What does it mean to host a WCPT Congress in your own country? For Dutch physical therapists, it’s a matter of pride. For Canadian physical therapists, looking back to their congress four years ago, there's been a lasting effect. And it isn’t just the scientific sessions that matter.
Anton de Wijer, a manual therapist from Utrecht who has just stepped down as President of the Dutch Association for Manual Therapy, well remembers the first congress he attended in Washington in 1995, early in his career. “It was so inspiring that I’ve been to the congresses in Barcelona and Vancouver since then,” he says, “ and now of course I’ll be going to the one in Amsterdam.”
He’s urging all Dutch physical therapists, and physical therapy students, to attend. They will have the opportunity to hear about topics that have implications for their daily practice, expand their networks, and actually meet some of the authors and researchers they are studying.
“We have a lot of Masters programmes in the Netherlands, and this is a wonderful opportunity to get in touch with colleagues who are reading and writing about the same things as you,” he says.
“I’ve always found the congress hugely refreshing. The social and networking part, outside of the main programme, is so important, so I’d urge people to come for as much as they can. My special interest is orofacial, so I’ll be making sure I meet with colleagues who work in that area.”
Canadian physiotherapist Angela Growse was four years into her career when she attended the WCPT Congress in Vancouver, and thinks young Dutch practitioners have a treat awaiting them on their doorstep.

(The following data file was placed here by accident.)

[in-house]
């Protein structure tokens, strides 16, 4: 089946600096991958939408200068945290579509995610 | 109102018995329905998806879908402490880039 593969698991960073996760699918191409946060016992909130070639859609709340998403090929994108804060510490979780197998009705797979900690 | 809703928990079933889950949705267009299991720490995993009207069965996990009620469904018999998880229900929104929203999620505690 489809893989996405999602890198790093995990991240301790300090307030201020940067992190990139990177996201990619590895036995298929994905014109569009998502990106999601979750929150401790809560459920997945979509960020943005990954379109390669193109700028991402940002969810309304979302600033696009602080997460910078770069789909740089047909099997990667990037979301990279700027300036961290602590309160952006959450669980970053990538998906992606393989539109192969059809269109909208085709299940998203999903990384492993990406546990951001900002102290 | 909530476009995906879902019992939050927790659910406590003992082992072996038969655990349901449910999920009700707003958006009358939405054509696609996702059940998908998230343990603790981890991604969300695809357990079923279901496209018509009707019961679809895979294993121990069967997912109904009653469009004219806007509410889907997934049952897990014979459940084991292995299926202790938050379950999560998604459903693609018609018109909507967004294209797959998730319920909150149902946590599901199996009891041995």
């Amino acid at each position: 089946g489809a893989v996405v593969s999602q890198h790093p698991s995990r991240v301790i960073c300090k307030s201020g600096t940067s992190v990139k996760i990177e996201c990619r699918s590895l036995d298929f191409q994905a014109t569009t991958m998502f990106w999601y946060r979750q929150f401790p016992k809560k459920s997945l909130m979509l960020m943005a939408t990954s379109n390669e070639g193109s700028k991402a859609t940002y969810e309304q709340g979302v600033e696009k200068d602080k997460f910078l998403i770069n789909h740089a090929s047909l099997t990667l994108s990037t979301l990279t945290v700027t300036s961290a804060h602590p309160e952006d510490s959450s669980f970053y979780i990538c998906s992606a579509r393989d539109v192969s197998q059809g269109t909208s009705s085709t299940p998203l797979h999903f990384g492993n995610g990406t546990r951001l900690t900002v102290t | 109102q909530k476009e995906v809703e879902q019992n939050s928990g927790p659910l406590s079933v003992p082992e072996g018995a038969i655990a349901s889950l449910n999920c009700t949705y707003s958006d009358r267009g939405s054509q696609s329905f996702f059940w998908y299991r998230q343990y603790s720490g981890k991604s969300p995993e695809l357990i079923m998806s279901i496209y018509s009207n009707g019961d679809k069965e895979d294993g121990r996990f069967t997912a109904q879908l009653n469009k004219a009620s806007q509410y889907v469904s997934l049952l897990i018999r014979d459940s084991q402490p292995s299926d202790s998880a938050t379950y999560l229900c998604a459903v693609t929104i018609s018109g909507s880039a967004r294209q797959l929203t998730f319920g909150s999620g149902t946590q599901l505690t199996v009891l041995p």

“I was working in burns, trauma and amputees. I went on a great clinical visit about amputees, where I ended up with a very interesting group of people. In fact, some of our discussions during the visit later went into a text book. It was also fabulous to interact with the manual therapy community and I made some very good contacts.”
“It was so easy to start conversations with people – whoever was carrying one of those delegate backpacks! Whether it was old classmates or people from across the world who you had never met before, you’d end up having interesting conversations.”
There were some papers on pain presented at the congress, says Angela Growse, that have truly affected the way she understands her patients and the way they feel on a day to day basis. “With access to 100 different subjects, and access to the researchers themselves, it’s such a completely different learning experience from a textbook or a journal,” she says.
Like Angela Growse, Jo Ann Walker Johnston from Saskatoon, Canada, attended her first congress in Vancouver in 2007, and liked it so much she’s travelling to Amsterdam this year. “The seed was planted when I attended in Vancouver and it has been my ongoing goal to attend again,” she says. “I have always had a dream to do volunteer work in Africa and in Vancouver my spirits just soared with the opportunity to listen and speak to physiotherapists from all over the world and have the opportunity to hear and discuss issues on a global scale.”
Jo Ann, now a senior physical therapist in falls prevention, hopes she will eventually go to work in Kenya, and is keen to meet again with Kenyan practitioners at the Congress. She also hopes to tell others about her new initiative on community fall prevention.
“The congress allows me the opportunity to meet people with similar interests, to be inspired, to join special interest committees and hear words that continue to motivate me – whatever aspirations I might have or develop. In particular, it helps to make the physio world a smaller place, helping us gain new ideas, enhance our skill set and possibly teach others and share experiences.”
To register for the WCPT Congress, go to www.wcpt.org/congress/registration